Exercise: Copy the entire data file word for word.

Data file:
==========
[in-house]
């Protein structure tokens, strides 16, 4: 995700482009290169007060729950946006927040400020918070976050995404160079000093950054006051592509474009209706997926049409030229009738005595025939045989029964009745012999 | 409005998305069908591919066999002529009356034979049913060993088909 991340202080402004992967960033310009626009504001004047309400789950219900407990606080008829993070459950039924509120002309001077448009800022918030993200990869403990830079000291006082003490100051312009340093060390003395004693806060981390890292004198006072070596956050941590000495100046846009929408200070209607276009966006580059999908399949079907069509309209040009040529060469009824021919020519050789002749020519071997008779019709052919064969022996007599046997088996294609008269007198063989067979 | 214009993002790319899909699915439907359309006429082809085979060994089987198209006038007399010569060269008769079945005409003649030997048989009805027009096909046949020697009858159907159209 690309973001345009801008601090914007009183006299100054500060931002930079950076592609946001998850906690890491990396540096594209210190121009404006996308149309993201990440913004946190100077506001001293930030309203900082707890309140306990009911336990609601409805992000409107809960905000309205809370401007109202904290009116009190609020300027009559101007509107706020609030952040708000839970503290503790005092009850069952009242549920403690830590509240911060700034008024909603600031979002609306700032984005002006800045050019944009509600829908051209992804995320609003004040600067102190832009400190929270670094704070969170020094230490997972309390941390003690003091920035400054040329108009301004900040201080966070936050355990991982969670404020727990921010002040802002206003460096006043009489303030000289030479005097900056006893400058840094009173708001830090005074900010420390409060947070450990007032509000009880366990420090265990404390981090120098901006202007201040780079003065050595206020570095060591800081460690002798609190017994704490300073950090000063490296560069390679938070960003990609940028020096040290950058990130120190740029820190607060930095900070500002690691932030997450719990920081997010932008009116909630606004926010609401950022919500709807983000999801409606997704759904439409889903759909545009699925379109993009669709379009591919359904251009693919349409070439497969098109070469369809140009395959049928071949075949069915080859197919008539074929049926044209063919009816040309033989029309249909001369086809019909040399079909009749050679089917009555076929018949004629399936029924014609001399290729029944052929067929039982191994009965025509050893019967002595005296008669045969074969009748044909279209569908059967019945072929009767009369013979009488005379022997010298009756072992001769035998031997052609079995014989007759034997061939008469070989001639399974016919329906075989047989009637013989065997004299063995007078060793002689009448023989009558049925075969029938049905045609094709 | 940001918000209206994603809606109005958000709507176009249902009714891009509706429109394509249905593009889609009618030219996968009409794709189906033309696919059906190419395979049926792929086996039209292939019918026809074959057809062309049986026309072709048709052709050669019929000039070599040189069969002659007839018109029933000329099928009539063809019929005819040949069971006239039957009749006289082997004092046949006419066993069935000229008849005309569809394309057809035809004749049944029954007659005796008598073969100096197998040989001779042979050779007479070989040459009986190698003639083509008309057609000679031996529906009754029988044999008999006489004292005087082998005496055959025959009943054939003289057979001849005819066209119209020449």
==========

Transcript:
[in-house]
């Protein structure tokens, strides 16, 4: 995700482009290169007060729950946006927040400020918070976050995404160079000093950054006051592509474009209706997926049409030229009738005595025939045989029964009745012999 | 409005998305069908591919066999002529009356034979049913060993088909 991340202080402004992967960033310009626009504001004047309400789950219900407990606080008829993070459950039924509120002309001077448009800022918030993200990869403990830079000291006082003490100051312009340093060390003395004693806060981390890292004198006072070596956050941590000495100046846009929408200070209607276009966006580059999908399949079907069509309209040009040529060469009824021919020519050789002749020519071997008779019709052919064969022996007599046997088996294609008269007198063989067979 | 214009993002790319899909699915439907359309006429082809085979060994089987198209006038007399010569060269008769079945005409003649030997048989009805027009096909046949020697009858159907159209 690309973001345009801008601090914007009183006299100054500060931002930079950076592609946001998850906690890491990396540096594209210190121009404006996308149309993201990440913004946190100077506001001293930030309203900082707890309140306990009911336990609601409805992000409107809960905000309205809370401007109202904290009116009190609020300027009559101007509107706020609030952040708000839970503290503790005092009850069952009242549920403690830590509240911060700034008024909603600031979002609306700032984005002006800045050019944009509600829908051209992804995320609003004040600067102190832009400190929270670094704070969170020094230490997972309390941390003690003091920035400054040329108009301004900040201080966070936050355990991982969670404020727990921010002040802002206003460096006043009489303030000289030479005097900056006893400058840094009173708001830090005074900010420390409060947070450990007032509000009880366990420090265990404390981090120098901006202007201040780079003065050595206020570095060591800081460690002798609190017994704490300073950090000063490296560069390679938070960003990609940028020096040290950058990130120190740029820190607060930095900070500002690691932030997450719990920081997010932008009116909630606004926010609401950022919500709807983000999801409606997704759904439409889903759909545009699925379109993009669709379009591919359904251009693919349409070439497969098109070469369809140009395959049928071949075949069915080859197919008539074929049926044209063919009816040309033989029309249909001369086809019909040399079909009749050679089917009555076929018949004629399936029924014609001399290729029944052929067929039982191994009965025509050893019967002595005296008669045969074969009748044909279209569908059967019945072929009767009369013979009488005379022997010298009756072992001769035998031997052609079995014989007759034997061939008469070989001639399974016919329906075989047989009637013989065997004299063995007078060793002689009448023989009558049925075969029938049905045609094709 | 940001918000209206994603809606109005958000709507176009249902009714891009509706429109394509249905593009889609009618030219996968009409794709189906033309696919059906190419395979049926792929086996039209292939019918026809074959057809062309049986026309072709048709052709050669019929000039070599040189069969002659007839018109029933000329099928009539063809019929005819040949069971006239039957009749006289082997004092046949006419066993069935000229008849005309569809394309057809035809004749049944029954007659005796008598073969100096197998040989001779042979050779007479070989040459009986190698003639083509008309057609000679031996529906009754029988044999008999006489004292005087082998005496055959025959009943054939003289057979001849005819066209119209020449």